The South African National Roads Agency Limited (SANRAL) has responded to President Jacob Zuma’s concern over incorrect billing for e-tolls in Gauteng, saying the matter is receiving its full attention.
“We have been getting a number of complaints from road users about incorrect billing and some receiving bills when they have never used the e-roads, they tell us. We are taking these complaints very seriously and the whole matter is receiving our attention,” said SANRAL chief executive officer (CEO) Nazir Alli.
HumanIPO reported this week Zuma had said the incorrect billing was unacceptable.
“We are often told electronic things don’t commit mistakes. I think it is unacceptable because it is causing an unnecessary problem,” he said. “You can’t then bill people wrongly. It is a matter that needs to be fixed and be fixed very quickly because it undermines an efficient system.”
Alli said the errors result from incorrect data on the National Traffic Information System (e-Natis) as well as a number of cases of duplicated licence plates.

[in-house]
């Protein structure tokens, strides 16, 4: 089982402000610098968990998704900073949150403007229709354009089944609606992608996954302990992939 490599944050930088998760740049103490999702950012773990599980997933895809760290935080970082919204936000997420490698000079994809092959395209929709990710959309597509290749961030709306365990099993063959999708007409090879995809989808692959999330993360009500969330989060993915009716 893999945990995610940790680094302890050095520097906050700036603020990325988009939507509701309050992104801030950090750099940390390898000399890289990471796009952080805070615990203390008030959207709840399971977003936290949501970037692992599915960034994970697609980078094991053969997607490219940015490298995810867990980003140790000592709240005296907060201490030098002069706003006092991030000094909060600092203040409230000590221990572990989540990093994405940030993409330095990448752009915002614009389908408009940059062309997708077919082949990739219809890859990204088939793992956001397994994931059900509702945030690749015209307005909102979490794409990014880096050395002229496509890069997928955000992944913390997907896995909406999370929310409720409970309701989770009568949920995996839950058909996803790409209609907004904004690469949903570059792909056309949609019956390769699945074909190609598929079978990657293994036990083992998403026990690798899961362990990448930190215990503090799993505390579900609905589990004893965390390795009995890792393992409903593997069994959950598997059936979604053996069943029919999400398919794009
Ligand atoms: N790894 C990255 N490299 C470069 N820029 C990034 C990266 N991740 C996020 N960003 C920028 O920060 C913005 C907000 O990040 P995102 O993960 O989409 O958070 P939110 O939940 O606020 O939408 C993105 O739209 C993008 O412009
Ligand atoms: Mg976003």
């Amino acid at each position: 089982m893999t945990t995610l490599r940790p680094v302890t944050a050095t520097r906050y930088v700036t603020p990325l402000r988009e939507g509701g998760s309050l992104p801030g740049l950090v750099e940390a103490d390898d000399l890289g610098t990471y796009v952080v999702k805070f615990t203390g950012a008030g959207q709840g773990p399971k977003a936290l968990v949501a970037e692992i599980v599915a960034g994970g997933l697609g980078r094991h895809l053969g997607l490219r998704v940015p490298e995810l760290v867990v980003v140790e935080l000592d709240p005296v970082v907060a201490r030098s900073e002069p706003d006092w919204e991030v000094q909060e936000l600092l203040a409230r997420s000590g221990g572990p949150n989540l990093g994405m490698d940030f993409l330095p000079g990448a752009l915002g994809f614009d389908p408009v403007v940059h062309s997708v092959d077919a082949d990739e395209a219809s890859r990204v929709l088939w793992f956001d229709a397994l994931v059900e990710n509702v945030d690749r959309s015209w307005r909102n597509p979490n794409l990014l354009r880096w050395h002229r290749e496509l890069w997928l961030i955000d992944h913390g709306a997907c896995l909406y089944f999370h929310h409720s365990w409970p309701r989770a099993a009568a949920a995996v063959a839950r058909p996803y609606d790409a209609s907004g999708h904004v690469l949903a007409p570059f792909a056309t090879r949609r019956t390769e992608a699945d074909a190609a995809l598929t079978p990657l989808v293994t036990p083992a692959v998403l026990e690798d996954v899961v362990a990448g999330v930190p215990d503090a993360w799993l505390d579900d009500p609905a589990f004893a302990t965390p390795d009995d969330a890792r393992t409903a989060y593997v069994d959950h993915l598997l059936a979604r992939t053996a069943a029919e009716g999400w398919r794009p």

“Considering the millions of transactions we handle per day, the problem is not that widespread. Of course, we appreciate that however less pronounced it may be in relation to the volumes of traffic on the e-roads, both the President and the Department of Transport would be concerned about citizens not getting the kind of service they deserve. It is against this background that we, together with the service provider Electronic Toll Company (ETC), are working hard to resolve these challenges,” he said.
He appealed to the public to make sure all vehicles are registered on e-Natis.
“The law requires motorists to register and license their motor vehicles within 21 days after acquiring or changing ownership. The information we use for billing is taken from e-Natis. Through this project, we have an opportunity to update and clean up the e-Natis data and would appeal to motorists for their cooperation,” he said.
Last week the Democratic Alliance (DA) said it had received over 300 e-tolling complaints.
The DA is planning on submitting all e-tolling billing complaints to the National Consumer Commission (NCC), which has said it will take up complaints.
“The most common complaints are people not receiving invoices, incorrect amounts for actual travel and bills going to people who have not travelled recently. It is clear that the billing system is not working,” said DA premier candidate for Gauteng Mmusi Maimane.
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